For more about Eutelsat go to www.eutelsat.com

About Facebook Connectivity


Connectivity is at the heart of Facebook’s mission to give people the power to build community and bring the world closer together. Critical to this mission is high-quality internet access, which gives people a voice and creates opportunities to share knowledge that can strengthen local communities and global economies. Facebook Connectivity works closely with partners including mobile network operators, equipment manufacturers and more to develop programs and technologies—including Express WiFi, Magma and Terragraph—that increase the availability, affordability and awareness of high-quality internet access, bringing more people online to a faster internet. To learn more, visit: https://connectivity.fb.com

www.eutelsat.com – Follow us on Twitter @Eutelsat_SA

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Facebook Removes Ukraine’s ‘Fake’ Political ‘Influence-for-hire’ Network

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Reuters Photo

Reuters Photo

Facebook attributed the network to individuals and entities including politician Andriy Derkach, a pro-Russian lawmaker blacklisted by the United States.

  • Reuters
  • Last Updated:May 07, 2021, 14:04 IST
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Facebook Inc (FB.O) has taken down a network of hundreds of fake accounts and pages targeting people in Ukraine and linked to individuals previously sanctioned by the United States for efforts to interfere in U.S. elections, the company said on Thursday. Facebook said the network managed a long-running deceptive campaign across multiple social media platforms and other websites, posing as independent news outlets and promoting favourable content about Ukrainian politicians, including activity that was likely for hire. The company said it started its probe after a tip from the FBI.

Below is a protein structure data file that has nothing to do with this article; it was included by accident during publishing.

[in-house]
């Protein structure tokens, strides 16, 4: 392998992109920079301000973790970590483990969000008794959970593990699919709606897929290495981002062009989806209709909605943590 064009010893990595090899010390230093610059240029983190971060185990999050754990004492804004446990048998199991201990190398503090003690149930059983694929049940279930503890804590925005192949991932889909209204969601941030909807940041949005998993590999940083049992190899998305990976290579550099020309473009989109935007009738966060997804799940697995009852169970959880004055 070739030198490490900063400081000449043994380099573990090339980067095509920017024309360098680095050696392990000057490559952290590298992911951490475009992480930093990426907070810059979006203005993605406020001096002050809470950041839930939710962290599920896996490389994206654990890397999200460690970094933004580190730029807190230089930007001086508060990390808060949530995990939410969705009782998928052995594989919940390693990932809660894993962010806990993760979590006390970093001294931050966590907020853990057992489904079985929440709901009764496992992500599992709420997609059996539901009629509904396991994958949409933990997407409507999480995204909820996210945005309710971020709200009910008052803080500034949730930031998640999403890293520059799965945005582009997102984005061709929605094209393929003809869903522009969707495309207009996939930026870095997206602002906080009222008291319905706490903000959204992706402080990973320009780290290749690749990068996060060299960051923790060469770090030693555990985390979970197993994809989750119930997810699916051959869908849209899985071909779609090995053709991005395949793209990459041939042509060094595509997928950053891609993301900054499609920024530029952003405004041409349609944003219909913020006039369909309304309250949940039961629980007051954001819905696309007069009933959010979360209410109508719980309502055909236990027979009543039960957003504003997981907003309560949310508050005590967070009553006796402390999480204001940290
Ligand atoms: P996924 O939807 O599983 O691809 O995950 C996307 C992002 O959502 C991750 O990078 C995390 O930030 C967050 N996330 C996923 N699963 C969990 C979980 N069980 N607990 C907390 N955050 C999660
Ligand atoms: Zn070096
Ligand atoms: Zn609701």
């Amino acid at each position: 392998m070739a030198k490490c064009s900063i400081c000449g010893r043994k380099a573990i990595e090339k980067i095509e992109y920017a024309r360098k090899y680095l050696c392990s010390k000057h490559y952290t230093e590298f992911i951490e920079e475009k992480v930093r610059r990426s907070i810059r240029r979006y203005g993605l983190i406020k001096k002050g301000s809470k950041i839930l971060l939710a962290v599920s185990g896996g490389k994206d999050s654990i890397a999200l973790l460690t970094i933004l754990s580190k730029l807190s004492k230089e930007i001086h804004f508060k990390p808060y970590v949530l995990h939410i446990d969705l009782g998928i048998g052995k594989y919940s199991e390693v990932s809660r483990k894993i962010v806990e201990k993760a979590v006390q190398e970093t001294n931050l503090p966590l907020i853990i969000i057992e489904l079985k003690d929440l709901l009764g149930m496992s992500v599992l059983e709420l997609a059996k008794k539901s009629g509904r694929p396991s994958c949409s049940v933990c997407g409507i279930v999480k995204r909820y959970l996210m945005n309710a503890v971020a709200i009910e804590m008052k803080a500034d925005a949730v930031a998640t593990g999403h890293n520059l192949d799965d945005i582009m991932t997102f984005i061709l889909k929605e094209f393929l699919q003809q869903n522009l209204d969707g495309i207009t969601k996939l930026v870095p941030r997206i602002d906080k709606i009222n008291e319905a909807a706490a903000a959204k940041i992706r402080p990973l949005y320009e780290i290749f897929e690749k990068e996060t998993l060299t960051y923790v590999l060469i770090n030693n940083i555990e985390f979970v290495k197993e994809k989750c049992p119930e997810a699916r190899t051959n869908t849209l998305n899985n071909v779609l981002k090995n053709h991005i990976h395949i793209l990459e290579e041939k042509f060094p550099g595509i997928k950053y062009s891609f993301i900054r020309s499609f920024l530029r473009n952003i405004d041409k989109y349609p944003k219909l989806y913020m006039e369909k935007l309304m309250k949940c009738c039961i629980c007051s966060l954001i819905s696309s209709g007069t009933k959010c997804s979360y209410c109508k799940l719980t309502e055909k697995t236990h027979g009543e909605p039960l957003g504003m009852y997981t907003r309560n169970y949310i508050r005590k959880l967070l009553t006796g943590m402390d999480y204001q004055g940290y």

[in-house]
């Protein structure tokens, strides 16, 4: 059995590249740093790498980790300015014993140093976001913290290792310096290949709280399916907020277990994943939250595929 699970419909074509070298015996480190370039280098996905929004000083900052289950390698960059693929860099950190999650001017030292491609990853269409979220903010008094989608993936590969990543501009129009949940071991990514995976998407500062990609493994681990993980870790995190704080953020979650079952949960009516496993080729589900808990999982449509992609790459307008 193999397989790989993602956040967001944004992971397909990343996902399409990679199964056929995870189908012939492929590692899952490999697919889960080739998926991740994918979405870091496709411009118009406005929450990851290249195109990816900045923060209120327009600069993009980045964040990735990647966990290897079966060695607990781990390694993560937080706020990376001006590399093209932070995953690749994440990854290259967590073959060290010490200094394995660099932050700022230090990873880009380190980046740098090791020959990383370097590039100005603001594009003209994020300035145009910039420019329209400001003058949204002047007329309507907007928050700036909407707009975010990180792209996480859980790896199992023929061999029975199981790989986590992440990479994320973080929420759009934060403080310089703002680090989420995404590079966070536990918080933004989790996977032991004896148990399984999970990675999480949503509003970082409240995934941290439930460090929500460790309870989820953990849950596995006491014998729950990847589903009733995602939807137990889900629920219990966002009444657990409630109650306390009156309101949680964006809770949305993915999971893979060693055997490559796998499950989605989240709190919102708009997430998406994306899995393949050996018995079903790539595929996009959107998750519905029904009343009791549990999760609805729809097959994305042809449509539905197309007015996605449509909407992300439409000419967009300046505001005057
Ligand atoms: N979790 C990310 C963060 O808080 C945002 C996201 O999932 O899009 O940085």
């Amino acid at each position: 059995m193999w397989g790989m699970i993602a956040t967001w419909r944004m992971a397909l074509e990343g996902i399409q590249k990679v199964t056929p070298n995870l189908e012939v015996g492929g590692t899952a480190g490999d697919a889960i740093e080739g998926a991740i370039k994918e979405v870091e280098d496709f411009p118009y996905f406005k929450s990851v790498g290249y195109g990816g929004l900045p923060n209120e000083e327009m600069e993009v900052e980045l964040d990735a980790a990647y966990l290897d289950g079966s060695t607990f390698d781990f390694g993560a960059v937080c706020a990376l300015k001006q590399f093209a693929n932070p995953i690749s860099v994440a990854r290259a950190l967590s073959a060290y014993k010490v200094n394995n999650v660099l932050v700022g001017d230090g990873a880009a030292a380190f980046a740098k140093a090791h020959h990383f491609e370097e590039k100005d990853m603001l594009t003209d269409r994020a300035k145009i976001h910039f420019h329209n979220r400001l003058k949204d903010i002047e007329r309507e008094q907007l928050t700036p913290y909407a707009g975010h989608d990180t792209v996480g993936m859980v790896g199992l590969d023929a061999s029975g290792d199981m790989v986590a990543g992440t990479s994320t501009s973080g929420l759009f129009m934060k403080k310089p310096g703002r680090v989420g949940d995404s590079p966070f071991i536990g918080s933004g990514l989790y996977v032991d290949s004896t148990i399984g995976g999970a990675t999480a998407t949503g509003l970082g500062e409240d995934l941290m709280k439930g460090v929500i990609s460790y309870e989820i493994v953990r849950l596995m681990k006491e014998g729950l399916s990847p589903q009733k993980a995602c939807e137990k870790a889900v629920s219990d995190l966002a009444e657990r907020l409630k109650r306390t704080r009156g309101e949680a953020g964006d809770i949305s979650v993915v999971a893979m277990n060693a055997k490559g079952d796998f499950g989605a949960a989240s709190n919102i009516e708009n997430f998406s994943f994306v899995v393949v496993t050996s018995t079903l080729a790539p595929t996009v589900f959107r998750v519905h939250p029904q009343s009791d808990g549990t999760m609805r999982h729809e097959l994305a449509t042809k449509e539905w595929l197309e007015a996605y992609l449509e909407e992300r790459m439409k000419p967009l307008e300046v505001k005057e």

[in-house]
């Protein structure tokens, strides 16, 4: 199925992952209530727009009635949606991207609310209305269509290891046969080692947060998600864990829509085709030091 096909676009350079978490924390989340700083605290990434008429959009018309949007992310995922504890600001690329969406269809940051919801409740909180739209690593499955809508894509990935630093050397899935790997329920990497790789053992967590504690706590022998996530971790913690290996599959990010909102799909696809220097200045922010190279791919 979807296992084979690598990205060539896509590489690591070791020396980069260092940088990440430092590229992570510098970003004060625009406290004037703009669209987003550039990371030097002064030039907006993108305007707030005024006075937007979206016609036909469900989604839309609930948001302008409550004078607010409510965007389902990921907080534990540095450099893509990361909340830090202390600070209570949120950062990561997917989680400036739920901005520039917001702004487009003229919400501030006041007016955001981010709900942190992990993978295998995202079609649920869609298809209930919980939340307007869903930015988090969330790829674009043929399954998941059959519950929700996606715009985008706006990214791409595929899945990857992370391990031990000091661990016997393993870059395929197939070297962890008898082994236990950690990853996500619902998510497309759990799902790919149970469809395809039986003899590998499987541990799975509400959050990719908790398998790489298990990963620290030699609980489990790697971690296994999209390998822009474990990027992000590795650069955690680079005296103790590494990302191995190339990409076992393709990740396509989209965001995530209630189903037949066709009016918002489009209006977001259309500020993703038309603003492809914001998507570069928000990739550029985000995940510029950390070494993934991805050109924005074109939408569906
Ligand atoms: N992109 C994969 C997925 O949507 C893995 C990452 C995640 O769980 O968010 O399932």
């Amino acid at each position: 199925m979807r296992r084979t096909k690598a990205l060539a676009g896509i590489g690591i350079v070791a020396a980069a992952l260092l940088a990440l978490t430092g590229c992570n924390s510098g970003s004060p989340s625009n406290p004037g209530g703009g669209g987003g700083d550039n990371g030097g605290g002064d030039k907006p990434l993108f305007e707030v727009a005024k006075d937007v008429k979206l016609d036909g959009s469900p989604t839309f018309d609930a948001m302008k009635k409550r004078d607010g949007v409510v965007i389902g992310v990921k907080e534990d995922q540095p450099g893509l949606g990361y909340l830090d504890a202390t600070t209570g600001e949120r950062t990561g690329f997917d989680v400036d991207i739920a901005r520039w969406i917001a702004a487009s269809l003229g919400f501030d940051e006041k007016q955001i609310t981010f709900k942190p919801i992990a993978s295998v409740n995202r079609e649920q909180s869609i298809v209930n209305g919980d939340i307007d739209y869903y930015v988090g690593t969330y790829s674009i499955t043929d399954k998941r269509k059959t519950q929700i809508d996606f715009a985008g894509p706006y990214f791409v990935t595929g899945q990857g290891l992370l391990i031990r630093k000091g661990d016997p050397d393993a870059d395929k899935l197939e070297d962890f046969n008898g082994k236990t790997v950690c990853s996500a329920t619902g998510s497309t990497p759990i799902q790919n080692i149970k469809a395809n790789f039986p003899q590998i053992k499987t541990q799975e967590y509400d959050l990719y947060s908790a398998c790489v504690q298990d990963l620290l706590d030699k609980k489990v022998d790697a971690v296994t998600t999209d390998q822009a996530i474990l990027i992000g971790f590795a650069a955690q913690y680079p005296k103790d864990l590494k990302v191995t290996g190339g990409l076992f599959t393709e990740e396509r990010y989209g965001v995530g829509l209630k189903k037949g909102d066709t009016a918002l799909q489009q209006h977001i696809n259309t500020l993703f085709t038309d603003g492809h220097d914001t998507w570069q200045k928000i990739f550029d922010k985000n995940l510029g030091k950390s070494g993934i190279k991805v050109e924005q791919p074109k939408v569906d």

Facebook attributed the activity to individuals and entities sanctioned by the U.S. Treasury Department including politician Andriy Derkach, a pro-Russian lawmaker who was blacklisted by the U.S. government in September over accusations he tried to interfere in the 2020 U.S. election won by President Joe Biden. Facebook said it removed Derkach’s accounts in October 2020.

Derkach told Reuters he would comment on Facebook’s investigation on Friday.

Facebook also attributed the network to political consultants associated with Ukrainian politicians Oleh Kulinich and Volodymyr Groysman, Ukraine’s former prime minister. Kulinich did not immediately respond to a request for comment. Groysman could not immediately be reached for comment.

Facebook said that as well as promoting these politicians, the network also pushed positive material about actors across the political spectrum, likely as a paid service. It said the activity it investigated began around 2015, was solely focused on Ukraine and posted anti-Russia content.

“You can really think of these operators as would-be influence mercenaries, renting out inauthentic online support in Ukrainian political circles,” Ben Nimmo, Facebook’s global influence operations threat intelligence lead, said on a call with reporters.

Facebook’s investigation team said Ukraine, which has been among the top sources of “coordinated inauthentic behaviour” that it removes from the site, is home to an increasing number of influence operations selling services.

Facebook said it removed 363 pages, which were followed by about 2.37 million accounts, and 477 accounts from this network for violating its rules. The network also spent about $496,000 in Facebook and Instagram ads, Facebook said.